Memorial Campaign for the Canary Girls

Women factory workers

Here at WES we often talk about the First World War as the catalyst for women working in engineering and foundation of the Society. Paving the way for today's engineers, the names of Lady Katharine Parsons, Dame Caroline Haslett, and Verena Holmes, are finding their way into the history books and are celebrated in building names and memorial plaques. 

However there are still many women who played their part in engineering history and risked their lives to help keep the country safe that are not yet celebrated. One such group were the Canary Girls, who are being recognised in a campaign to try and raise funds for a memorial at the National Memorial Arboretum. 

During the First World War, with the majority of men away fighting, millions of women were "called to arms" in industry. This was repeated again in the Second World War. Many women worked in hazardous munitions factories, the largest of these was HM Factory Gretna in Scotland, where 12,000 women worked.  Munitions work involved mixing explosives, and filling shells and bullets.  The shells were filled with a combination of trinitrotoluene (TNT) and cordite which was mixed by hand, and became known as "The Devil's Porridge".  Not only did both chemicals have the effect of causing ill health and turning the skin and hair yellow but there was the risk of injury or death due to explosions.  The women that worked in these conditions became known as Canary Girls.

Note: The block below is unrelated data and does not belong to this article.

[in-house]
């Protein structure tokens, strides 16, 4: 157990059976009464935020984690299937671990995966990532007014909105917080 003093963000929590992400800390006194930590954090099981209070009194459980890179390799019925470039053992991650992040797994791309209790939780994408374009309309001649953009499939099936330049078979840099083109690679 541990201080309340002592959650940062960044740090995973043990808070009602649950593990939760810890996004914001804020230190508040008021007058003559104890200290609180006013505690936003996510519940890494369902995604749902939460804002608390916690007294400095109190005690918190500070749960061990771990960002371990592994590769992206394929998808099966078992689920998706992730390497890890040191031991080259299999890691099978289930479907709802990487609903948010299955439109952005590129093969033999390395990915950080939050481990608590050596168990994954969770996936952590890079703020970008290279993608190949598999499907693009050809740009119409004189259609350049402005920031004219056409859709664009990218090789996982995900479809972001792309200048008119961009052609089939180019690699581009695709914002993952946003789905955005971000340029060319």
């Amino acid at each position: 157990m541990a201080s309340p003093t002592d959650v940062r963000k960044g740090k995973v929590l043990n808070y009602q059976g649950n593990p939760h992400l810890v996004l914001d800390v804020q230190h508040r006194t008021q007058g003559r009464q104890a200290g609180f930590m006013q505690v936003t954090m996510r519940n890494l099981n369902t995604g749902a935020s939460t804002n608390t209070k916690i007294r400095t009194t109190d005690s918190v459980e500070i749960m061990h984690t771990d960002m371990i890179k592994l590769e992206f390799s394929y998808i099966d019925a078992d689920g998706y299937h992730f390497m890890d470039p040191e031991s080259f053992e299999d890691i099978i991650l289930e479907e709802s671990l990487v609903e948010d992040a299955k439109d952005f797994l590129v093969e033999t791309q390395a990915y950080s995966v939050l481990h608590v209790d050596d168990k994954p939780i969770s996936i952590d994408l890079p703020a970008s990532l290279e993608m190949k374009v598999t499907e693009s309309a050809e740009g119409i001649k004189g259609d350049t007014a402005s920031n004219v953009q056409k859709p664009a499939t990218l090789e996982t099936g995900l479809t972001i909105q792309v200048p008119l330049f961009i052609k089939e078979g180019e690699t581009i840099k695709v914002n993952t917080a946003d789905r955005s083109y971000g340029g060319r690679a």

In the UK, there is no memorial recognising the contribution and sacrifice that these women made during both World Wars.  One woman, Sandra Gold-Wood is trying to change this and raise funds for a memorial at the National Memorial Arboretum in Staffordshire, the UK's year-round Centre for Remembrance.  To find out more about the campaign watch this video.